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TNA leader stresses a political solution is needed for economic investments


Tamil National Alliance leader, R. Sampathan, stressed in a speech in southern Matara, that a political solution to the ethnic tensions which has plagued Sri Lanka is needed to attract economic investment and promote a better quality of life.

In his speech, he emphasised that a decade has passed since the civil war and commitments made by the international community to resolve Tamil grievances remain mostly unfulfilled. Sampathan’s speech was during an event meant to celebrate Sri Lanka’s finance minister Mangala Samraweera’s 30 years in politics. 

During the event, Samraweera was praised for “championing human rights” and initially co-sponsoring a UN resolution mandating an accountability mechanism with international involvement.

Samraweera, however, was also a leading member of the SLFP and participated in a number of Sinhala nationalist rallies, including a 2003 demonstration alongside Mahinda Rajapaksa that marched against the "betrayal of Sinhala nation” by signing a ceasefire with the LTTE.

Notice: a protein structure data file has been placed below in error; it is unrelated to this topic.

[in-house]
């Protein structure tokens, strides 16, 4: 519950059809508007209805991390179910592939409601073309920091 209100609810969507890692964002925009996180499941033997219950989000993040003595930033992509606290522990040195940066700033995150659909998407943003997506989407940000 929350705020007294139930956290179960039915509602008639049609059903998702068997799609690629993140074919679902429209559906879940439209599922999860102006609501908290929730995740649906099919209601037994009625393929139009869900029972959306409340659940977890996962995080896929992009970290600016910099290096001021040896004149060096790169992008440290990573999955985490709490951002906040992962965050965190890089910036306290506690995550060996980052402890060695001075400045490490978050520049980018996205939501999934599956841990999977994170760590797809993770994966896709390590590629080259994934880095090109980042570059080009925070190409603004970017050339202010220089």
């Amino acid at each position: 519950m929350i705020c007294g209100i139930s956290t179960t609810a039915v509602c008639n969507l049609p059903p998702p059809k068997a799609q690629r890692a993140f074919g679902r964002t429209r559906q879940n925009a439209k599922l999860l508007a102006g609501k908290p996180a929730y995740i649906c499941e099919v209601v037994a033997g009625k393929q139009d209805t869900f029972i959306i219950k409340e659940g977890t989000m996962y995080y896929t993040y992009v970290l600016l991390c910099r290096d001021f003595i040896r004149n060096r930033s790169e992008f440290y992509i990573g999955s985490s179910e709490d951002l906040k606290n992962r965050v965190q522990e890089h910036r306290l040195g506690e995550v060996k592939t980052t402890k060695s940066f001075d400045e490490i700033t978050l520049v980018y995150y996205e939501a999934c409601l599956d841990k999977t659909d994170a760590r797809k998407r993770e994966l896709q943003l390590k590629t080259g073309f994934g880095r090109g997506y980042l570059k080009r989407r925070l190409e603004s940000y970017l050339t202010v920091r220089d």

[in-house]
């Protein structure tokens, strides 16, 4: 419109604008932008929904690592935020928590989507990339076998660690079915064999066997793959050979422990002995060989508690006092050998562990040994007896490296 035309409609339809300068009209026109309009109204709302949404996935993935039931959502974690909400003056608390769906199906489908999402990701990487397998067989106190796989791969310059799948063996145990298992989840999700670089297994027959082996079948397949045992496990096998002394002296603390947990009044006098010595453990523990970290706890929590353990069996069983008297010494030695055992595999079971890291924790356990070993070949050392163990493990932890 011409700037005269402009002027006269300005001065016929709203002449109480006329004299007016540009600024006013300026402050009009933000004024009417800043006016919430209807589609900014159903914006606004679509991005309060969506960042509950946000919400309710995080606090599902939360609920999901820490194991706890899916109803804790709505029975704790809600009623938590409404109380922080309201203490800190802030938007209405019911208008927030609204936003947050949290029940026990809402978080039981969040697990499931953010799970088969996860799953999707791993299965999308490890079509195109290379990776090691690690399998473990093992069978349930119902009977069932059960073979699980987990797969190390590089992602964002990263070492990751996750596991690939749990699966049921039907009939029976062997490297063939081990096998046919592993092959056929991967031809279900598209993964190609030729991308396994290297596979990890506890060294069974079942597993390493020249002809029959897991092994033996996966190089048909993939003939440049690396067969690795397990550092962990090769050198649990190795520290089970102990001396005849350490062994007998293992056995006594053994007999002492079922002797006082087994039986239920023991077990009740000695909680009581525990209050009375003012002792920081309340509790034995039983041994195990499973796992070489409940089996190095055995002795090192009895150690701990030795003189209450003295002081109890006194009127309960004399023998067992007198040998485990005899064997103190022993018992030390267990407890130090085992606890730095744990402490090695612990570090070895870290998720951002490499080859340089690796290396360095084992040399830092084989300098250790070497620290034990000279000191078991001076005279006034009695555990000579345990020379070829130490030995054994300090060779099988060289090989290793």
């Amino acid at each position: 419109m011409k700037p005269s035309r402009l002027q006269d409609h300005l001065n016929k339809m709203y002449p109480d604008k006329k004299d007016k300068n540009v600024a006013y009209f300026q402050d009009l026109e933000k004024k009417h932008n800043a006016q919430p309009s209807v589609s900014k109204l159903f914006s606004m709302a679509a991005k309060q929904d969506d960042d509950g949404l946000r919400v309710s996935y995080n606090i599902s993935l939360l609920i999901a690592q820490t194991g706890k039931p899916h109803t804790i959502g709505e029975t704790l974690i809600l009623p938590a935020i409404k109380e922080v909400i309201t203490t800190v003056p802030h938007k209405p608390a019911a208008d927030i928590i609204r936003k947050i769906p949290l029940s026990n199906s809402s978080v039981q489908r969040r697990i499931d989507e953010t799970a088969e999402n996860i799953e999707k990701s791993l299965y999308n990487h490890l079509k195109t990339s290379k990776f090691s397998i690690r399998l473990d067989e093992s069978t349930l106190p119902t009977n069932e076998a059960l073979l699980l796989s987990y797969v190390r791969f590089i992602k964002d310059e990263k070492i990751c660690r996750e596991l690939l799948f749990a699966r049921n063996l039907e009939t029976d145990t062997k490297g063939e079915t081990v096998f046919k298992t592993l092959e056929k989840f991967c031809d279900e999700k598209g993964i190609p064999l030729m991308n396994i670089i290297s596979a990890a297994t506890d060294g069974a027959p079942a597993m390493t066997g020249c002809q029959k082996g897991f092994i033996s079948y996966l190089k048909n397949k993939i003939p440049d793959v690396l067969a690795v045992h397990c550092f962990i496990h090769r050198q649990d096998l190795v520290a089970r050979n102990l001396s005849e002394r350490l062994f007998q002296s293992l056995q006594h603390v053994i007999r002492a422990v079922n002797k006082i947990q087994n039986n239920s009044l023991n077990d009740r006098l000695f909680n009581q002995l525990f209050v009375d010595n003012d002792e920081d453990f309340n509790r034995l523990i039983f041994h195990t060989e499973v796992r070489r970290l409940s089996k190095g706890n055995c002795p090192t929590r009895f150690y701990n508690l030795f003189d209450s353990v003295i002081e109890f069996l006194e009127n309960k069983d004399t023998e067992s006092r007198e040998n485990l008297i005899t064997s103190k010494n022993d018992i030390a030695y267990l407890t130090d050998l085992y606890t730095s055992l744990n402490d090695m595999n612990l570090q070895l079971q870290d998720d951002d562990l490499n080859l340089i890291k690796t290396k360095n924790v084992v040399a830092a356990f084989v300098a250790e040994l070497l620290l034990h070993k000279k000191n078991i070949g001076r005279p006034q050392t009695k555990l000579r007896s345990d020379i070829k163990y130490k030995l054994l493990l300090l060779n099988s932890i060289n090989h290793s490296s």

He also was Rajapaksa’s foreign secretary as the Sri Lankan military began a massive military offensive that killed tens of thousands of Tamils. Here he spoke out against peace monitors from the Sri Lankan Monitoring Mission (SLMM) who stated that Sri Lankan security forces were responsible for the murder of 17 ACF aid workers in Muttur. 

"I am not calling him [SLMM] a liar, but I am calling it a very, very irresponsible statement," he said in an interview with the BBC.

Read more here: Samantha Power to address event celebrating Mangala Samaraweera

Sampathan speech cast blame both on the glacial progress being made in terms of resolving Tamil grievances and the international communities silence. 

“Somehow things don’t seem to be moving. Can a resolution unanimously adopted by Parliament to frame a new Constitution for the governance of the country reduced to naught and the same Parliament continue to be the whole country’s supreme law-making body? [...]

“If the Sri Lankan government is relinquishing its commitments, can the international community be silent spectators?  [...]

Our international stature and standing is deteriorating day by day and we are being increasingly seen as a failed state. We cannot continue this.”